Groups Applaud Commissioner of Ed Ruling Barring Schools from Charging for Field Trips
Posted: April 24, 2019|Category: Discrimination Rights of the Poor Students' Rights Youth Rights
The ACLU of RI and RI Legal Services (RILS) today applauded a “guidance document” issued this month by RI Department of Education (RIDE) Commissioner Ken Wagner barring school districts from charging students any fees for school-sponsored field trips. The guidance was issued in response to an inquiry from the East Greenwich School Committee.
Efforts by public schools to charge students for a variety of activities – including summer school, AP exams, and extra-curricular activities – have been long-standing. However, RIDE has also had a long-standing history of rejecting those efforts on the grounds that school districts have no authority under state law to impose them and they interfere with a student’s right to a free and equal public education. RILS and the ACLU have routinely intervened in these disputes, noting the critical statewide importance for thousands of low-income students in keeping public education truly free. In a letter sent to the Commissioner last October in response to the East Greenwich request, the two groups noted:
No family of limited means should have to worry about whether they can afford to have their child bused to his public school or be able to participate in an important extracurricular activity. We appreciate the school district’s financial problems, but imposing fees on students is inappropriate and unlawful. We hope this request will be rejected.
In his response to the East Greenwich school district, in a letter dated April 10, Wagner said that schools could hold fundraising activities to help fund field trips, but only “so long as individual students do not have mandated fundraising targets that must be met as a requirement for participation.” The only trips that students could be asked to pay for, he continued, were ones “not organized by the district using district resources, including district-funded staff time,” and that therefore should not occur during school days.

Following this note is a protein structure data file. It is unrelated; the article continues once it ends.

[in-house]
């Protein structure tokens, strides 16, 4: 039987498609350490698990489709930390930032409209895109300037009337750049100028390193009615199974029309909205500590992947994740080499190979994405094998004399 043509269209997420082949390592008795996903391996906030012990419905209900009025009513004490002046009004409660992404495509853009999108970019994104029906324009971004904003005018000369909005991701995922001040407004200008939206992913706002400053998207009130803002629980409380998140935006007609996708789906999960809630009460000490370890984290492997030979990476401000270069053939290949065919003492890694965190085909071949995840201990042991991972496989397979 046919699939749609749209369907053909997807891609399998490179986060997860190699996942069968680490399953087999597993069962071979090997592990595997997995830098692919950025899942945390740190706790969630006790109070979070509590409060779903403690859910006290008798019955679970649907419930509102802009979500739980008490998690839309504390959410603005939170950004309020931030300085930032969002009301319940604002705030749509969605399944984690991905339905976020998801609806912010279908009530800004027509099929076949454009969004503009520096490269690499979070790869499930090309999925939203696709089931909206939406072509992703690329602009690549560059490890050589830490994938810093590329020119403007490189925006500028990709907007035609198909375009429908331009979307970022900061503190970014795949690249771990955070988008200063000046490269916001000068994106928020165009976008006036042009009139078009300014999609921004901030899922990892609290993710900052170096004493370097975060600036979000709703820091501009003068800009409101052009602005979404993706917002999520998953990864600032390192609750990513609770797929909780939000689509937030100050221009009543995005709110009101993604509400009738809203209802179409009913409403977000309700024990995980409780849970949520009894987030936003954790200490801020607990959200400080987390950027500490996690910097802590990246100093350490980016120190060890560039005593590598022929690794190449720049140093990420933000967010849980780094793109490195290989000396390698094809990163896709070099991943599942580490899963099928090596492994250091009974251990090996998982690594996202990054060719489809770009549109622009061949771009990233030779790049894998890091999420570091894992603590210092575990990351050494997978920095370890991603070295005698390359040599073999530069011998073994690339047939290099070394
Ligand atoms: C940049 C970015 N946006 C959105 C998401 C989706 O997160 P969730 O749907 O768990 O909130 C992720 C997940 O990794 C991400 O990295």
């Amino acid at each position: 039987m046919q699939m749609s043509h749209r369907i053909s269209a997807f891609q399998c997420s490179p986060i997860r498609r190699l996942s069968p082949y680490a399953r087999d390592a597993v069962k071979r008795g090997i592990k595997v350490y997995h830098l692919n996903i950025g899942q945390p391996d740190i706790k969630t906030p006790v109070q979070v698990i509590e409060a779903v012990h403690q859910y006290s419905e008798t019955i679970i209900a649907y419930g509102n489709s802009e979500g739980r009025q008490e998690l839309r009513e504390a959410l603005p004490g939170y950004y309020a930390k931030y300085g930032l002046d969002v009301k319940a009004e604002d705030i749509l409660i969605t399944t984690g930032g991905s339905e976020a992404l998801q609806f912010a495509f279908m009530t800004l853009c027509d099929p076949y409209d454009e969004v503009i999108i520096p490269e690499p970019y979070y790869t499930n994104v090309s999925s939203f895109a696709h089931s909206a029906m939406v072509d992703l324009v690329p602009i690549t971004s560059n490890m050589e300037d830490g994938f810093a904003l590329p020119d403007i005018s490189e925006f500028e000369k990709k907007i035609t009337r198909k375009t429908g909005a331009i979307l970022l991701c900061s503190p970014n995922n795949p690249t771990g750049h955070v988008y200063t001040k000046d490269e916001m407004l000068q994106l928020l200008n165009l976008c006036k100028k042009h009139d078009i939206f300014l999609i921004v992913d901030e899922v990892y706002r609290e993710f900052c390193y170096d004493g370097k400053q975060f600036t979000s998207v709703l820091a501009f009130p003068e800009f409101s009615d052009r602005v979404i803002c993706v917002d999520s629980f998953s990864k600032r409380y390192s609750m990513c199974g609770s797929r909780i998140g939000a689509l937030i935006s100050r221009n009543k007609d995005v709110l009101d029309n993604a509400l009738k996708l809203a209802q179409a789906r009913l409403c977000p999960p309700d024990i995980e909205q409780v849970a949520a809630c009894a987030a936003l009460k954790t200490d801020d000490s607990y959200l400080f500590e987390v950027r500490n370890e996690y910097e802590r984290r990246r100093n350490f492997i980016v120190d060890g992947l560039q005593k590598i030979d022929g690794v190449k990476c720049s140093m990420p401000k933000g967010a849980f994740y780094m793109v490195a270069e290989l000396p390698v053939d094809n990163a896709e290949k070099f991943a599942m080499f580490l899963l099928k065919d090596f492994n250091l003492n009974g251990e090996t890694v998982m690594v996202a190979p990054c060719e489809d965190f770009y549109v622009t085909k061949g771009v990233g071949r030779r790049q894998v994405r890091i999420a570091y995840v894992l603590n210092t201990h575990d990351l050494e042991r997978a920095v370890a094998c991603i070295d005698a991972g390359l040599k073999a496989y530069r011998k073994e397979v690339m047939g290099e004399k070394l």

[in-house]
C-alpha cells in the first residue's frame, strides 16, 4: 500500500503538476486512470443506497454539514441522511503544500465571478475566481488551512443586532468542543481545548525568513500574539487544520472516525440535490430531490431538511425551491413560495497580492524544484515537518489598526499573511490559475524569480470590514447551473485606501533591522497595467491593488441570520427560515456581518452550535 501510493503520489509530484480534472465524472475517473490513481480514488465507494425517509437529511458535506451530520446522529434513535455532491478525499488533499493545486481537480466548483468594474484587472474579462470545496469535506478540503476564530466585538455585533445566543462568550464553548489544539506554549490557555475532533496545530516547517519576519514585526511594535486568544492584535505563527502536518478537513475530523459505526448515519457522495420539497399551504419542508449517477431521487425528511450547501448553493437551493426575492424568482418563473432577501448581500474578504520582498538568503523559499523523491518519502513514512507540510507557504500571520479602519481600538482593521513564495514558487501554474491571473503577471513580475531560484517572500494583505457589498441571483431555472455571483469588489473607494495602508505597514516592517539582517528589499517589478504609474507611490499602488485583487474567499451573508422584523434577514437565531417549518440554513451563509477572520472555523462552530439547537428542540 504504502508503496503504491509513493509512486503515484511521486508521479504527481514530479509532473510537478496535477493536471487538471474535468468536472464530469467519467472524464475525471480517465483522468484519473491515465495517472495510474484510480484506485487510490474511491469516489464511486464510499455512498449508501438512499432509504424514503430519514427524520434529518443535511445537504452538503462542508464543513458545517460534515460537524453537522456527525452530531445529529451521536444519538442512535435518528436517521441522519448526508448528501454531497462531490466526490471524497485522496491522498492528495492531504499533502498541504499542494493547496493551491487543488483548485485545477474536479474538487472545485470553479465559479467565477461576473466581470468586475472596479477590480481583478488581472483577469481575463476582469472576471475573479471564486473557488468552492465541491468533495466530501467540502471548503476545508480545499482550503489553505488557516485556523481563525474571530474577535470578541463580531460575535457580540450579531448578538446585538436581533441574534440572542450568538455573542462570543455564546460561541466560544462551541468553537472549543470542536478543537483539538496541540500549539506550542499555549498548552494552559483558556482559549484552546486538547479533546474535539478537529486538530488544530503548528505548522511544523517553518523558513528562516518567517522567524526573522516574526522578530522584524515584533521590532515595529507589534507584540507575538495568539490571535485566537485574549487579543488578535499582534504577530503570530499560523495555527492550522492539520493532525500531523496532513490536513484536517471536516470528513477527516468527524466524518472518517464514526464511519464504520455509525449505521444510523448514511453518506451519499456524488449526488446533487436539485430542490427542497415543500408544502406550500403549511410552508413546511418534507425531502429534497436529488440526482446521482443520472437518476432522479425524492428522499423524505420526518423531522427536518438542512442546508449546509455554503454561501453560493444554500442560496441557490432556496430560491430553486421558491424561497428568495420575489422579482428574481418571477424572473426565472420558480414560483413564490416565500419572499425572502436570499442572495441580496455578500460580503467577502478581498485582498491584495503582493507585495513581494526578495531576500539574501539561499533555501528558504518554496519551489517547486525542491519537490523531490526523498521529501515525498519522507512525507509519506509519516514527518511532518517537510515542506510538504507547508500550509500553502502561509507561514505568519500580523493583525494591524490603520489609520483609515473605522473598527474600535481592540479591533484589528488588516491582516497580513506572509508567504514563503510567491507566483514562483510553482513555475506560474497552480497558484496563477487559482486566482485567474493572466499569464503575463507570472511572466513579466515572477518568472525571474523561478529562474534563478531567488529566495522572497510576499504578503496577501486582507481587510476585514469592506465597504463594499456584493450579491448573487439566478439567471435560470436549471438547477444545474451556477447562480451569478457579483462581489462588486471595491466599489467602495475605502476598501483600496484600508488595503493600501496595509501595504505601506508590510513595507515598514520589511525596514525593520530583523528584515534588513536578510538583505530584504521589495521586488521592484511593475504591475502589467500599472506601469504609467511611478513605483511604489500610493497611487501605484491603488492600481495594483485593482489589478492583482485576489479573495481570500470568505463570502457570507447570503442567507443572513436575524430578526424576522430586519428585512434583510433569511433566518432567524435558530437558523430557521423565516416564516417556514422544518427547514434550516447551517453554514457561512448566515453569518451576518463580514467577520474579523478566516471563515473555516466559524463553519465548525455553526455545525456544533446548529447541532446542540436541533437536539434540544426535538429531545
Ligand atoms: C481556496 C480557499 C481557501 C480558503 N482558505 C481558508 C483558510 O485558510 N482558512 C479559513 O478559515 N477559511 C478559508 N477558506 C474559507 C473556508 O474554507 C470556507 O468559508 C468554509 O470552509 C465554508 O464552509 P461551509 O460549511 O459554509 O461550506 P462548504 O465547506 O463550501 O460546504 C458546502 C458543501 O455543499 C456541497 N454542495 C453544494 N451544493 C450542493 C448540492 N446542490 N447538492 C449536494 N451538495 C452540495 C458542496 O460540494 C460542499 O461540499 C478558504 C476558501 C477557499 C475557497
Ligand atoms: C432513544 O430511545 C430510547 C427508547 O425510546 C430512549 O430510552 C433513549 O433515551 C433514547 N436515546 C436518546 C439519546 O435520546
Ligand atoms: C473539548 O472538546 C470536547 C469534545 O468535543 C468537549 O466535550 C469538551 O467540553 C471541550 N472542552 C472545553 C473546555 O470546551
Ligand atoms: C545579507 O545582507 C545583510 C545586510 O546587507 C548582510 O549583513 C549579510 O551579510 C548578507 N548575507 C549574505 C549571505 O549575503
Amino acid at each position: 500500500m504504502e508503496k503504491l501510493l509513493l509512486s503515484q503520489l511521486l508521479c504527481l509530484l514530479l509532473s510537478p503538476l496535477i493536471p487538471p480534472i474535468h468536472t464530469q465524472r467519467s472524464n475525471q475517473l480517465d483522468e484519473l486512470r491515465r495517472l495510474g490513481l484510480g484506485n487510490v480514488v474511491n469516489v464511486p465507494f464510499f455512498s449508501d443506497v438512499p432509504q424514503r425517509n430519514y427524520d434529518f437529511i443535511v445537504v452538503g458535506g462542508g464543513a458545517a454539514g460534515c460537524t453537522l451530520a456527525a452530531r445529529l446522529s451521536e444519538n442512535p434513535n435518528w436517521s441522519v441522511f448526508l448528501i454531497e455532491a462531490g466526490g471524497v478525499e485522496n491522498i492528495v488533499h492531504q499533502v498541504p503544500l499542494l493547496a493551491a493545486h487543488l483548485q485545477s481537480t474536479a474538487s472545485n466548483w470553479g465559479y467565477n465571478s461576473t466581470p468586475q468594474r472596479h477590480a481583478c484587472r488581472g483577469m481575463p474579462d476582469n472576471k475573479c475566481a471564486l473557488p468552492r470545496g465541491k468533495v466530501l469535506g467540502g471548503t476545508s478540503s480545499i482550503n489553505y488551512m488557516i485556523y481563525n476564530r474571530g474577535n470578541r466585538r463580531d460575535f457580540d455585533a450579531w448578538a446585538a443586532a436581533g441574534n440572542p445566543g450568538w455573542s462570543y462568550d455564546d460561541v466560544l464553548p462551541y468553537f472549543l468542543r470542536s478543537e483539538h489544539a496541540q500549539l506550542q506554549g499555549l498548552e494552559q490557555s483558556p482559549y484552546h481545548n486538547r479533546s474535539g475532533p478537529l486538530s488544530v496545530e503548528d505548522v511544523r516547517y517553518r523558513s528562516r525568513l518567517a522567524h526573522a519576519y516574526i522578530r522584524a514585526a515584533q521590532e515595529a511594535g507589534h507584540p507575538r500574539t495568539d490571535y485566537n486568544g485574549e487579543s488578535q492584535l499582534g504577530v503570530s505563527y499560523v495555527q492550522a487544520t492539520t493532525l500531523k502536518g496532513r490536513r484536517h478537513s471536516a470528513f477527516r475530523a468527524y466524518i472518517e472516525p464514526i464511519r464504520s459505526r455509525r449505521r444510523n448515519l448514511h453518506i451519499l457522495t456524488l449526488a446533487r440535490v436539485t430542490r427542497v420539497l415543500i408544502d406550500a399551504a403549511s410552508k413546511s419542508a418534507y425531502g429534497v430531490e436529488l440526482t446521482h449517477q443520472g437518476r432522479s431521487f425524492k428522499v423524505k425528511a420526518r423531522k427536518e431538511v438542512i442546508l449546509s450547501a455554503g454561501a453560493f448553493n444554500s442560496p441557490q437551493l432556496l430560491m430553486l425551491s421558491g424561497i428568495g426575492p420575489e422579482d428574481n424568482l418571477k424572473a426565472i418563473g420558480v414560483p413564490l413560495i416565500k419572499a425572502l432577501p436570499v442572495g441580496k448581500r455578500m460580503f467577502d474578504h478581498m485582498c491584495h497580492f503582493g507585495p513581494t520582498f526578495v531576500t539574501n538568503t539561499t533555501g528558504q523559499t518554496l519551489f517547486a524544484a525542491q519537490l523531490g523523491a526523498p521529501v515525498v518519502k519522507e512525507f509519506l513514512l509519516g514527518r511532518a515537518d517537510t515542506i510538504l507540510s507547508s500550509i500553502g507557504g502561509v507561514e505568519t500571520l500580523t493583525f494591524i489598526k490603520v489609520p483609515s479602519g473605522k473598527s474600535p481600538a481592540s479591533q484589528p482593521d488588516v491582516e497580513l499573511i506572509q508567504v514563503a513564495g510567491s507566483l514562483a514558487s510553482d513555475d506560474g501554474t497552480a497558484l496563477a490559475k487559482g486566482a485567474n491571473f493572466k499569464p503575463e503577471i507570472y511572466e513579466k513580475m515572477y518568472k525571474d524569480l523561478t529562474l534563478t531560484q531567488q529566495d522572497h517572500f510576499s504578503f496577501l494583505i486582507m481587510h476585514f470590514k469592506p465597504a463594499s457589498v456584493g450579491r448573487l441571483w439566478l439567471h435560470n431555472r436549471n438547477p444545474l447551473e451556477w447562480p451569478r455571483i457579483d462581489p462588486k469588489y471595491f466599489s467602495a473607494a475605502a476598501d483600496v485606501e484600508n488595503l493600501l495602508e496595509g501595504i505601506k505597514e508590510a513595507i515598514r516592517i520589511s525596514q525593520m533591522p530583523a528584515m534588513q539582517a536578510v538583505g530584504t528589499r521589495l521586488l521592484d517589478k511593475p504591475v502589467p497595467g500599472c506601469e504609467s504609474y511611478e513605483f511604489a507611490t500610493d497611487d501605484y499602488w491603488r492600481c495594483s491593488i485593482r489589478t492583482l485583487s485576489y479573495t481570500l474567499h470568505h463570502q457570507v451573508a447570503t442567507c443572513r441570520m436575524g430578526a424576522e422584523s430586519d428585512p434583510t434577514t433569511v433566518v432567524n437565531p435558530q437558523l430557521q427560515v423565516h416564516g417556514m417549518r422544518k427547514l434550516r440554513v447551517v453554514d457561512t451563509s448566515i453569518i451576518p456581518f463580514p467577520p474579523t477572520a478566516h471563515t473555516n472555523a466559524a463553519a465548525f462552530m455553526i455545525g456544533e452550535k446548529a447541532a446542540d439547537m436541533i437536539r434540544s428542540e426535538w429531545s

RILS Education Attorney Veronika Kot stated today: “We applaud the Commissioner’s unequivocal reinforcement of Rhode Island’s longstanding law and policy supporting educational equity by prohibiting the charging of fees to students. Only an education that is completely free can avoid both the stigma and the inequity of a two-tier system, with enhanced opportunities for those who can afford them and lesser ones for those who can’t.”
ACLU of RI executive director Steven Brown added: “Whatever financial problems a school district may be facing, it is simply wrong to try to resolve them on the backs of students and their families. We are hopeful that this latest ruling from the Department will put an end to persistent efforts by school districts to turn a free public education into one that demands financial payments from students for participation.”
You can find a history of the State's consistent recognition of the importance of a free education here.